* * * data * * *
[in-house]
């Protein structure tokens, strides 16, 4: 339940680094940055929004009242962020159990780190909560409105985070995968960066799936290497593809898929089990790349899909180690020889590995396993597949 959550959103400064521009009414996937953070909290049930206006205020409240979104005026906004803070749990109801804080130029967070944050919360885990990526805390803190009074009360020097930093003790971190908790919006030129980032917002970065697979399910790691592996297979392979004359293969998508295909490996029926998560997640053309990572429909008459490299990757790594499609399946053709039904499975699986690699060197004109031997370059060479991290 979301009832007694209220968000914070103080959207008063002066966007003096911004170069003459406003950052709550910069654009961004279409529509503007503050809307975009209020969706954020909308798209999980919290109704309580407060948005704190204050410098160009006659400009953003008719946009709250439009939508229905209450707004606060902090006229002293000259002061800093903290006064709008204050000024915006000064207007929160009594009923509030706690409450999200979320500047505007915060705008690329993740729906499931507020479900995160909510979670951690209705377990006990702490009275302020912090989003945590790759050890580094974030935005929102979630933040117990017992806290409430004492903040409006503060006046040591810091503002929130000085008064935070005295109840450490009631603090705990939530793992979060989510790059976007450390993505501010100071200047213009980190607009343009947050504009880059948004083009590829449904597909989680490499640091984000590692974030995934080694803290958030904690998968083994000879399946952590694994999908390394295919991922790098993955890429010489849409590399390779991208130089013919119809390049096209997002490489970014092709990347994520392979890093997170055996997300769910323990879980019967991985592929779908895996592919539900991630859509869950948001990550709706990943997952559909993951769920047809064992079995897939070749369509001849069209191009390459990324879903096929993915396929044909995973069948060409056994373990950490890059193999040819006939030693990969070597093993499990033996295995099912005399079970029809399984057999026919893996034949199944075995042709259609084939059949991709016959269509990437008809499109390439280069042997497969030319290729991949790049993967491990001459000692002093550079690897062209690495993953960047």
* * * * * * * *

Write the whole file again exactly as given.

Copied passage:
[in-house]
């Protein structure tokens, strides 16, 4: 339940680094940055929004009242962020159990780190909560409105985070995968960066799936290497593809898929089990790349899909180690020889590995396993597949 959550959103400064521009009414996937953070909290049930206006205020409240979104005026906004803070749990109801804080130029967070944050919360885990990526805390803190009074009360020097930093003790971190908790919006030129980032917002970065697979399910790691592996297979392979004359293969998508295909490996029926998560997640053309990572429909008459490299990757790594499609399946053709039904499975699986690699060197004109031997370059060479991290 979301009832007694209220968000914070103080959207008063002066966007003096911004170069003459406003950052709550910069654009961004279409529509503007503050809307975009209020969706954020909308798209999980919290109704309580407060948005704190204050410098160009006659400009953003008719946009709250439009939508229905209450707004606060902090006229002293000259002061800093903290006064709008204050000024915006000064207007929160009594009923509030706690409450999200979320500047505007915060705008690329993740729906499931507020479900995160909510979670951690209705377990006990702490009275302020912090989003945590790759050890580094974030935005929102979630933040117990017992806290409430004492903040409006503060006046040591810091503002929130000085008064935070005295109840450490009631603090705990939530793992979060989510790059976007450390993505501010100071200047213009980190607009343009947050504009880059948004083009590829449904597909989680490499640091984000590692974030995934080694803290958030904690998968083994000879399946952590694994999908390394295919991922790098993955890429010489849409590399390779991208130089013919119809390049096209997002490489970014092709990347994520392979890093997170055996997300769910323990879980019967991985592929779908895996592919539900991630859509869950948001990550709706990943997952559909993951769920047809064992079995897939070749369509001849069209191009390459990324879903096929993915396929044909995973069948060409056994373990950490890059193999040819006939030693990969070597093993499990033996295995099912005399079970029809399984057999026919893996034949199944075995042709259609084939059949991709016959269509990437008809499109390439280069042997497969030319290729991949790049993967491990001459000692002093550079690897062209690495993953960047």